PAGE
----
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OBJECTIVE - In this case report, we present a novel, minimally invasive image-guided approach to drainage of a petrous apex lesion.
PATIENT(S) - A 34-year-old man diagnosed with a petrous apex lesion consistent with cholesterol granuloma. The granuloma was large and caused mild compression of the brainstem with associated neurologic symptoms and seizure-like activity.
INTERVENTIONS - Based on the anatomic location of the lesion, it was determined that the treatment plan would be to surgically drain the lesion via 2 linear paths-one after an infralabyrinthine approach and the other a subarcuate approach. Customized microstereotactic frames that mount on bone-implanted markers and constrain the drill along the desired path were used to accurately drill these desired paths and avoid damage to surrounding critical structures. After a simple mastoidectomy, the petrous apex was successfully reached without damage to vital adjacent structures by drilling the 2 linear channels using 2 custom microstereotactic frames.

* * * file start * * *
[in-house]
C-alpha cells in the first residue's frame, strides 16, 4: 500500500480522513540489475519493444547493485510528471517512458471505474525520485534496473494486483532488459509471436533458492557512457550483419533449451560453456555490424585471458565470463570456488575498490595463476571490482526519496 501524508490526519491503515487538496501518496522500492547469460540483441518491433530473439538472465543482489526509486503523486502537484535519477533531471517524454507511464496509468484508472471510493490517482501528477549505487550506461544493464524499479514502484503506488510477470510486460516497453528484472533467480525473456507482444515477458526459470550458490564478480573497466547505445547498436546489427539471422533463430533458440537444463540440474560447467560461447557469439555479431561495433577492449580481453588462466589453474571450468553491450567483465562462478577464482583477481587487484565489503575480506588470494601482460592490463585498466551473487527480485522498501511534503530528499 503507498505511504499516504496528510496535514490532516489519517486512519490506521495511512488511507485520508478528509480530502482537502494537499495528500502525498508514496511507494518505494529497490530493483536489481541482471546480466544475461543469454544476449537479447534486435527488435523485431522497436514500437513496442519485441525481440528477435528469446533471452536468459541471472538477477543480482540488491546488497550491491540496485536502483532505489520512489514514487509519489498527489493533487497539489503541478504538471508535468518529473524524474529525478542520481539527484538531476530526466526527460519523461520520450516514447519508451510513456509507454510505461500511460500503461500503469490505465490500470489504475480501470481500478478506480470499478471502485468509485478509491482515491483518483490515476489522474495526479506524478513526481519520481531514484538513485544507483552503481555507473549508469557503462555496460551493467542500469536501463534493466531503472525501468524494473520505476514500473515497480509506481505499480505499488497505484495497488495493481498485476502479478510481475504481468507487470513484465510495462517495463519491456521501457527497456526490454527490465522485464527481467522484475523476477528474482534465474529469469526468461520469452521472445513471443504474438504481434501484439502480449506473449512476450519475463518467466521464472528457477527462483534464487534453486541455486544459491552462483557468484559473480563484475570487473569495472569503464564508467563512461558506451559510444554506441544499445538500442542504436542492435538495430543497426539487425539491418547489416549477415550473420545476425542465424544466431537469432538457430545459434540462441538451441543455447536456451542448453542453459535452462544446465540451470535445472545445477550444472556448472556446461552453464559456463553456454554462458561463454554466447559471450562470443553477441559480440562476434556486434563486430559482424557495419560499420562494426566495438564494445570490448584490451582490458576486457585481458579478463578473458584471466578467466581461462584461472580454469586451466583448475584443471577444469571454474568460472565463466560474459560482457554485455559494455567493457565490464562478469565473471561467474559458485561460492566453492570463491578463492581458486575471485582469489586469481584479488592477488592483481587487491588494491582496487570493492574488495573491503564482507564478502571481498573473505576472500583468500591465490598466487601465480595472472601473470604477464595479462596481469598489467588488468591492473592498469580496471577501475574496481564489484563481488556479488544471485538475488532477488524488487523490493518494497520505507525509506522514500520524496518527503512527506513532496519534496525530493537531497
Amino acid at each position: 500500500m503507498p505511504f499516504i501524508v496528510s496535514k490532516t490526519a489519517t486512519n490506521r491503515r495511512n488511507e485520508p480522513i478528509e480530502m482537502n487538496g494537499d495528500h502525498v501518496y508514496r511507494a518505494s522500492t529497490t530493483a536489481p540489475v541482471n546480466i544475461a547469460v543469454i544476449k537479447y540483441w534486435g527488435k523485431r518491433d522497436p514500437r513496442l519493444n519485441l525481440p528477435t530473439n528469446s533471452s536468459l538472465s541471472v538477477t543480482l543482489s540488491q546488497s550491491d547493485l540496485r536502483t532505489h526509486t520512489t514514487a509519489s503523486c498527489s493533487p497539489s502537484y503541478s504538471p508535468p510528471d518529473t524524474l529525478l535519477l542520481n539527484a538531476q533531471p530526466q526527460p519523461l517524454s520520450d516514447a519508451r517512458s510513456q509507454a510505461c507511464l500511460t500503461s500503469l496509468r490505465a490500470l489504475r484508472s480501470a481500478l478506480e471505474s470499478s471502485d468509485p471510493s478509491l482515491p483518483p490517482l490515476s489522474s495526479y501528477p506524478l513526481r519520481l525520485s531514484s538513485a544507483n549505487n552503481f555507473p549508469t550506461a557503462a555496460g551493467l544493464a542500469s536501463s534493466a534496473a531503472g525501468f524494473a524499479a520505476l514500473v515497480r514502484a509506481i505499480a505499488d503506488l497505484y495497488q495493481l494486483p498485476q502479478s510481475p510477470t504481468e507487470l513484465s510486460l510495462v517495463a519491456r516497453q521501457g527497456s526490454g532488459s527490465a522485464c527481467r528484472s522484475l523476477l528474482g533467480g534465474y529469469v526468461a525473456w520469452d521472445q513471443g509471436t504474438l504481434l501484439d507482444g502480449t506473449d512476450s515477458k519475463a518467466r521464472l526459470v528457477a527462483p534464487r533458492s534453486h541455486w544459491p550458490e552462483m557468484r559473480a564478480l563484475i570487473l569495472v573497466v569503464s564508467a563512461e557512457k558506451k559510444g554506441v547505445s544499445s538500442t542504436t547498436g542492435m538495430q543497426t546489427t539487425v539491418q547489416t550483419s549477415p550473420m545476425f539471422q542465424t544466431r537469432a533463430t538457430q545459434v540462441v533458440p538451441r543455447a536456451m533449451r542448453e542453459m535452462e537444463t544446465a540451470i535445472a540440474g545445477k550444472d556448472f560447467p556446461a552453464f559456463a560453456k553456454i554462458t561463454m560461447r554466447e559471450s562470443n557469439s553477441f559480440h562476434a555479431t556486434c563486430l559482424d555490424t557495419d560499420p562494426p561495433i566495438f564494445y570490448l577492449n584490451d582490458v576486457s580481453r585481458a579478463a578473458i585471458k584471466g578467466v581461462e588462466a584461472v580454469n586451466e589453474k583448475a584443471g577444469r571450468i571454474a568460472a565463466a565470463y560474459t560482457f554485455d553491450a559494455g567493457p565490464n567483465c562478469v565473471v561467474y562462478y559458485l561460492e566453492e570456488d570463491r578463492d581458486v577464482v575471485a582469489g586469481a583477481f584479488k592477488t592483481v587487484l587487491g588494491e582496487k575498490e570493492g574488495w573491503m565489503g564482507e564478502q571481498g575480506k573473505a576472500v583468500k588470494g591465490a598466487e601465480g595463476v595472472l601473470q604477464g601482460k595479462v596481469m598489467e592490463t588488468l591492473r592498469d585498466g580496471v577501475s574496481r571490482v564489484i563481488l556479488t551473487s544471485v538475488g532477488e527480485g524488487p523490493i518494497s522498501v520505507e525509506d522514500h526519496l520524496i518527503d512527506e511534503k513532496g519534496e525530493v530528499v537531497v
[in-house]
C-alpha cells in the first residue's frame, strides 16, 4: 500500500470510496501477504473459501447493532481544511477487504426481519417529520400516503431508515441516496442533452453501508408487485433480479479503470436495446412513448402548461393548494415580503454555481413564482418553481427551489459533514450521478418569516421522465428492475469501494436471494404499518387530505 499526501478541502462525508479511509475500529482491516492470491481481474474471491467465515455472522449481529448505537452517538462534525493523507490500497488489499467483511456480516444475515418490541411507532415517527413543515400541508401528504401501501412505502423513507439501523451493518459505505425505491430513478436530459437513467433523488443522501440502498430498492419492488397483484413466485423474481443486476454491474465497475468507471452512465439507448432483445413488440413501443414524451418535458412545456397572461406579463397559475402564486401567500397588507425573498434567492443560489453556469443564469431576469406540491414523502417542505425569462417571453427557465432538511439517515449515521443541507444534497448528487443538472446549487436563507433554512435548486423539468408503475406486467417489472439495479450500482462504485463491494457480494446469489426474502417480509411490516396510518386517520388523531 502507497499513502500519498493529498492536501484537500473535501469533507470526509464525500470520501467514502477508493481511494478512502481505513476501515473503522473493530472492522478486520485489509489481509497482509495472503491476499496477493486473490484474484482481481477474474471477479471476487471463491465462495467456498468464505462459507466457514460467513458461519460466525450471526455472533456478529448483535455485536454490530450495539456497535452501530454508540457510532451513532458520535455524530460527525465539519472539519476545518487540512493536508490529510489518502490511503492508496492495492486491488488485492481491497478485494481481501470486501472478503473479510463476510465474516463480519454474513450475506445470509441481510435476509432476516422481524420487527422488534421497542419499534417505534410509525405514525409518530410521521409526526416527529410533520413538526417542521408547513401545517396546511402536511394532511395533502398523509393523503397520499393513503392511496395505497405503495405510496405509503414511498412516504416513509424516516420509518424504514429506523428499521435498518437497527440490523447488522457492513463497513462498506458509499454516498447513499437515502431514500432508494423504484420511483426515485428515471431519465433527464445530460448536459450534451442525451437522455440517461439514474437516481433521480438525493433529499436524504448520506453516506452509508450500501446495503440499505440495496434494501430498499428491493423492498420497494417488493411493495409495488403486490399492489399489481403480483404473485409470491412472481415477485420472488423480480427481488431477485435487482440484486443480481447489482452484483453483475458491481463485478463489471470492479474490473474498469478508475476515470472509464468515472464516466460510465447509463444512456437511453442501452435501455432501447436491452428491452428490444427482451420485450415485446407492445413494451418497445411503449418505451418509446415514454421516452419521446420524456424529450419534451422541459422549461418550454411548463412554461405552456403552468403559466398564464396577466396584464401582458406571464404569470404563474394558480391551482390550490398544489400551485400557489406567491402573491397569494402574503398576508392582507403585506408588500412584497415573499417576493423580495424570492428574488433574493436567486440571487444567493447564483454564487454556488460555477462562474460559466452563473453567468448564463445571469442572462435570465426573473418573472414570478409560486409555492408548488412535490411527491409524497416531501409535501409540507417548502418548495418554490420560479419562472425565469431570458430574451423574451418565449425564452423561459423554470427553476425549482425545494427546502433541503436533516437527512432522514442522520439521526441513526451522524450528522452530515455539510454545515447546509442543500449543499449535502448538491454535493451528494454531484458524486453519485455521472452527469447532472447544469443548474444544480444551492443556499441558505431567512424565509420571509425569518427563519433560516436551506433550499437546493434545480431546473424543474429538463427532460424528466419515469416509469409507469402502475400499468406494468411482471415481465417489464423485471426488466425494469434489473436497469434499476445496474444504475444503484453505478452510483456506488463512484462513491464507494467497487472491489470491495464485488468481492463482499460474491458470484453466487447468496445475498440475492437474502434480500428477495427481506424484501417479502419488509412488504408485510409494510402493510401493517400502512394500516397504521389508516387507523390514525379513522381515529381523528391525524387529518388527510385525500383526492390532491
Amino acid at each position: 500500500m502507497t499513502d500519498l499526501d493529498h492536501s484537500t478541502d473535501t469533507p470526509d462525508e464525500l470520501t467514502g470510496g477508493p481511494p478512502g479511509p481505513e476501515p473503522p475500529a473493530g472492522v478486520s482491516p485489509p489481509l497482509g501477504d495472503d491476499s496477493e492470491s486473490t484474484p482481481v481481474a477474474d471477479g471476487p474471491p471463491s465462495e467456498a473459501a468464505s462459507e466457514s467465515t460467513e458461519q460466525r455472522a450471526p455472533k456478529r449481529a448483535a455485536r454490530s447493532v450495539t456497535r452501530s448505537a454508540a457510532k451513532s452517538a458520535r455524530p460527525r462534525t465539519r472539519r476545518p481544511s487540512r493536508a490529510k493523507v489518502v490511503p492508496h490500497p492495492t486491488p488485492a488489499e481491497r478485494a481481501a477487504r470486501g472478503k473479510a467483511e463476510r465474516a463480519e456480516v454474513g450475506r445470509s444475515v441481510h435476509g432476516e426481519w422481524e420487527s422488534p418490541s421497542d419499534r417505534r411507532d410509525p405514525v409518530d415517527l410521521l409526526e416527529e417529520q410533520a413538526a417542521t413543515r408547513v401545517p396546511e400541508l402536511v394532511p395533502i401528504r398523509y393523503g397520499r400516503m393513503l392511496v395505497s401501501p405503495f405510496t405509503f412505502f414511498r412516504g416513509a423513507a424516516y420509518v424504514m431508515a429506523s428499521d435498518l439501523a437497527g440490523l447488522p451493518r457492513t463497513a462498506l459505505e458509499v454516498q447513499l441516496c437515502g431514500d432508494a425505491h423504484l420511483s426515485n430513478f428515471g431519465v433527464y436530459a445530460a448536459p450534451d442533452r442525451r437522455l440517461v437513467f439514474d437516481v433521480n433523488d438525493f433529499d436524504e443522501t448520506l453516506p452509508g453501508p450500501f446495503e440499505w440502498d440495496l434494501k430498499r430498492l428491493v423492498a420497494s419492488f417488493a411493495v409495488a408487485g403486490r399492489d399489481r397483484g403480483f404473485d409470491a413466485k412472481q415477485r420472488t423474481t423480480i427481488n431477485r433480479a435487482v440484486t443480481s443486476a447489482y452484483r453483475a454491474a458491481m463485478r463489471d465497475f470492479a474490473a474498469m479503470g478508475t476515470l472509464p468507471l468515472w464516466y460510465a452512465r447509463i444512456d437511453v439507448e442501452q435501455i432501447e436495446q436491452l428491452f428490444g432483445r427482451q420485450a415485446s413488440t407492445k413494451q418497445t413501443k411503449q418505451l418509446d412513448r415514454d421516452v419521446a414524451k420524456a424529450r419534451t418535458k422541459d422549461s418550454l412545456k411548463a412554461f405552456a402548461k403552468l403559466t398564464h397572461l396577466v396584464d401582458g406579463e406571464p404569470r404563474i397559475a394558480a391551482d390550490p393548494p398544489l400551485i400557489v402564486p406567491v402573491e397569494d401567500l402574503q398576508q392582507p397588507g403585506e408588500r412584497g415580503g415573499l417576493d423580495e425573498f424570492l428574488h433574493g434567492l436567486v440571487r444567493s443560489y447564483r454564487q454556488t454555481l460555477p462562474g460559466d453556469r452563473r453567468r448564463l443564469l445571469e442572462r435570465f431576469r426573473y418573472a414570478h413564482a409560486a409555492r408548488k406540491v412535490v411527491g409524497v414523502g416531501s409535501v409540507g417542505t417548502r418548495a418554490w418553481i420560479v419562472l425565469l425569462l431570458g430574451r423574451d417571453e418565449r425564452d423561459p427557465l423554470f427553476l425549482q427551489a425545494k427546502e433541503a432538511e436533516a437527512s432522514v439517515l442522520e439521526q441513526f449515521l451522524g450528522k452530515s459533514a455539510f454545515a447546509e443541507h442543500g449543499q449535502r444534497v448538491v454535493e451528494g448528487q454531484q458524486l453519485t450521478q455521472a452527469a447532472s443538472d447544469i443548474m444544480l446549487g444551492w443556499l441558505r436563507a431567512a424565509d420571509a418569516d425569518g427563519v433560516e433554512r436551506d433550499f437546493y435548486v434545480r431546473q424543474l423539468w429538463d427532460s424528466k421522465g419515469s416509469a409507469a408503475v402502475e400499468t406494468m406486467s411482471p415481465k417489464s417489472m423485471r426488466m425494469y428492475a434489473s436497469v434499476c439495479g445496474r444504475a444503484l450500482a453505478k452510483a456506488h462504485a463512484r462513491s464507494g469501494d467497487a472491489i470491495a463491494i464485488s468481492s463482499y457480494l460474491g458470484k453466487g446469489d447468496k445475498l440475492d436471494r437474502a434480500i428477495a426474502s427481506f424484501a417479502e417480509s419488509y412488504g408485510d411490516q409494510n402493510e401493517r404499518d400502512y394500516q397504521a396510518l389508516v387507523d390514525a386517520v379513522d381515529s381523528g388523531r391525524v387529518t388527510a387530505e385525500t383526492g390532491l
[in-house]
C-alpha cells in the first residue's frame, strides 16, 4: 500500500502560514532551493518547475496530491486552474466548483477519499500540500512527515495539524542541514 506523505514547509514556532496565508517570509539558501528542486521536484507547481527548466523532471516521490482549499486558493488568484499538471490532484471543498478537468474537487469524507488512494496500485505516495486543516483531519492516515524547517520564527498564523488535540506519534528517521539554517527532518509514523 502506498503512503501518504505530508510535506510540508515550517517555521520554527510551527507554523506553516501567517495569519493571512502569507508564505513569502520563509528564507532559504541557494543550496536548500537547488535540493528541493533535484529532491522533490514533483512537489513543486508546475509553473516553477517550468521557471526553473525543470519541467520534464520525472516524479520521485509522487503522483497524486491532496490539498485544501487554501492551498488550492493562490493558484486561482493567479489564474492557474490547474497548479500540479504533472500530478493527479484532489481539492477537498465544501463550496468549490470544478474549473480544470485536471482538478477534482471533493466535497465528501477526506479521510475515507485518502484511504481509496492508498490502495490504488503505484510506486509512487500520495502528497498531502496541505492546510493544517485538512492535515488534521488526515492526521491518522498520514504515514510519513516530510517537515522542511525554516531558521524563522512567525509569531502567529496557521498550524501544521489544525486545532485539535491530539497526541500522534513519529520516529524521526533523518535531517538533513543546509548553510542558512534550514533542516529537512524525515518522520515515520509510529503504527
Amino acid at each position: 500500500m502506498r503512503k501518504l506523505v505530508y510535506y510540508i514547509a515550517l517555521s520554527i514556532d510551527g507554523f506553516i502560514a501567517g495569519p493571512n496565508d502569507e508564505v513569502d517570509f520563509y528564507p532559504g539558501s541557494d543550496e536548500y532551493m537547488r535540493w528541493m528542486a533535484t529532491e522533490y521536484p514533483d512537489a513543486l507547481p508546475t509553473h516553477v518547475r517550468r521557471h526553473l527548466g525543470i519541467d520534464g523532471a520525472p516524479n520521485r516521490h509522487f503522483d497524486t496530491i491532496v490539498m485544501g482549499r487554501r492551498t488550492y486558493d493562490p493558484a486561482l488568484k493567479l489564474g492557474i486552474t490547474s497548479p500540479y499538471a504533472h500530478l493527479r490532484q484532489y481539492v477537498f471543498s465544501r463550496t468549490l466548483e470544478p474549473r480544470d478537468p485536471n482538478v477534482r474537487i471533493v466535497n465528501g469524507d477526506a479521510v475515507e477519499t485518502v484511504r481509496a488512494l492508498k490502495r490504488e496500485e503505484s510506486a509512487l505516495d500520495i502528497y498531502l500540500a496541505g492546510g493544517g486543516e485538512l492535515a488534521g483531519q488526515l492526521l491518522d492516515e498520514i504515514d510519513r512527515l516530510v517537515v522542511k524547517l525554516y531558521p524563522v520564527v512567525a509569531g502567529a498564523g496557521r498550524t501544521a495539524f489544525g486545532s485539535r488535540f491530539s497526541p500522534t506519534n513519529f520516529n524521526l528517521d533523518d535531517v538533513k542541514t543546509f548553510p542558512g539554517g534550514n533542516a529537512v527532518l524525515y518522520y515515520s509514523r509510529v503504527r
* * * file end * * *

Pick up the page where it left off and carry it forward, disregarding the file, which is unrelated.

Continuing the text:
MAIN OUTCOME MEASURES - Viscous brown liquid and debris was recovered by irrigating through one of the channels and suctioning through the other.
RESULTS - Drainage of the petrous apex was successfully performed via 2 linear channels without any complications. Custom microstereotactic frames were used to accurately drill those linear channels. Postoperative CT ensured no complications. Postoperative course of the patient was remarkable with normal hearing and normal facial nerve function.
CONCLUSION - We presented a successful implementation of an image-guided approach to drain petrous apex.